Genre: Literary/Psychological Fiction
Publisher: Knopf Doubleday
Pub. Date: April 3, 2012
If you are like me, walking into and a used book store is like walking into a goldmine. Breathing in the old books’ smell is a heavenly experience. As is, touching the pages. I decided to buy three books by my favorite authors whose names begin with some version of Ann. This is part of the fun. I bought Ann Patchett, Anna Quindlen, and Anne Tyler. This review will focus on Anne Tyler’s novel “The Beginner’s Goodbye.”
Aaron Woolcott, the hero and narrator works for a family publishing company that is a vanity press. They publish a series of beginners’ guidebooks. There is “The Beginner’s Wine Guide,” “The Beginner’s Book of Dog Training,” and so on, which explains the book’s title. Their books will make you think of the “Dummies” books. You will laugh out loud when one of them proposes to add “The Beginner’s Menopausal Wife.” It reminded me of the old “Dick Van Dyke” television show when Sally and Buddy were the very funny TV writers.
Aaron has a paralyzed right arm and leg, and a bad stutter. He wears a brace, uses a cane, and drives a modified car, although he hates all these signs of his limitations. He also hates how his sister attempts to take care of him as if he were not a grown man. This is why he deliberately chose a non-maternal woman to be his wife. The marriage was like most marriages with the expected ups and downs. Early on, the wife dies and that is the beginning of the real story.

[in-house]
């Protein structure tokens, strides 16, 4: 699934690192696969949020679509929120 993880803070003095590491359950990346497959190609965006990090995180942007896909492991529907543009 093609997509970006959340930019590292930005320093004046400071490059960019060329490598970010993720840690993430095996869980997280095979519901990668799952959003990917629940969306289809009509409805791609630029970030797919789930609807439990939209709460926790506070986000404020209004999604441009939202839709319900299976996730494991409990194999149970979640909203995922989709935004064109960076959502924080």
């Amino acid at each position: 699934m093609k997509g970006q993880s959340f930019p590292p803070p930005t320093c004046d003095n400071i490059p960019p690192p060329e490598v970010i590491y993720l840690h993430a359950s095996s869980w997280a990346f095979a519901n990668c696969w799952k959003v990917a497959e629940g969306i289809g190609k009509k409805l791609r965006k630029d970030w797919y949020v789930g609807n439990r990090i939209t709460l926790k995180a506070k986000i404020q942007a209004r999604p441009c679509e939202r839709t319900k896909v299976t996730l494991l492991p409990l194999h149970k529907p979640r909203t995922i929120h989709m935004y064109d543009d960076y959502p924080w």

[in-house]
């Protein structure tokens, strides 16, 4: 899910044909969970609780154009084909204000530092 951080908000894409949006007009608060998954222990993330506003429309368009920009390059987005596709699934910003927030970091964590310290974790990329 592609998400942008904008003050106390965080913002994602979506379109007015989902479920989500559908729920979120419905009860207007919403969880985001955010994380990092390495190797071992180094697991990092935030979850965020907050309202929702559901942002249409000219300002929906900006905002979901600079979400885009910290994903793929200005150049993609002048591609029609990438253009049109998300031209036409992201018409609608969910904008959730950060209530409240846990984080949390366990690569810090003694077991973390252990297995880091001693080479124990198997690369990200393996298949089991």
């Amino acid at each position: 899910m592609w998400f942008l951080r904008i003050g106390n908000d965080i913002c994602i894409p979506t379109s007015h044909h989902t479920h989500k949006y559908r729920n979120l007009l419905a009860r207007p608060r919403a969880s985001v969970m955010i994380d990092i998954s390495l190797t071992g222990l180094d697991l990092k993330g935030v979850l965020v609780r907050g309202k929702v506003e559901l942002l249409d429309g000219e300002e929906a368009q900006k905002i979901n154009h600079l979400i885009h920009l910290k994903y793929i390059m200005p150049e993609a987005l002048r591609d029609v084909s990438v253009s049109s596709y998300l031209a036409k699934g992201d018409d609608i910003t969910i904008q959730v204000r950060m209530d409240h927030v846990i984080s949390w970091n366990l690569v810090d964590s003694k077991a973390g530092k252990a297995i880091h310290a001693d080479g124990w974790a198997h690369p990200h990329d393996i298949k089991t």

His wife returns from the dead to have conversations with him. Arron believes that everyone in town can see and hear her too, which of course they cannot since she is a figment of his fragile mind. Did you ever see the movie “Lars and the Real Girl,” starring Ryan Gosling? If you did, you will get what I mean when I say the Gosling character strongly resembles our hero. Others may think he is psychotic but, in reality, he is a confused man dealing with grief in his own unusual way.
Aaron is written as an emotionally vivid, depressed character who makes you just want to give him a big hug. Tyler’s expertise allows her to write an intelligent, literary, and still humorous ghost story. Her writing is reminiscent of Joyce Carol Oats. The best I can do to explain myself is that they are both superb literary writers who write in a variety of styles and genres. Hope that makes sense. If not, you will just have to read one of both their books. In the meantime, I strongly recommend “The Beginner’s Goodbye.”
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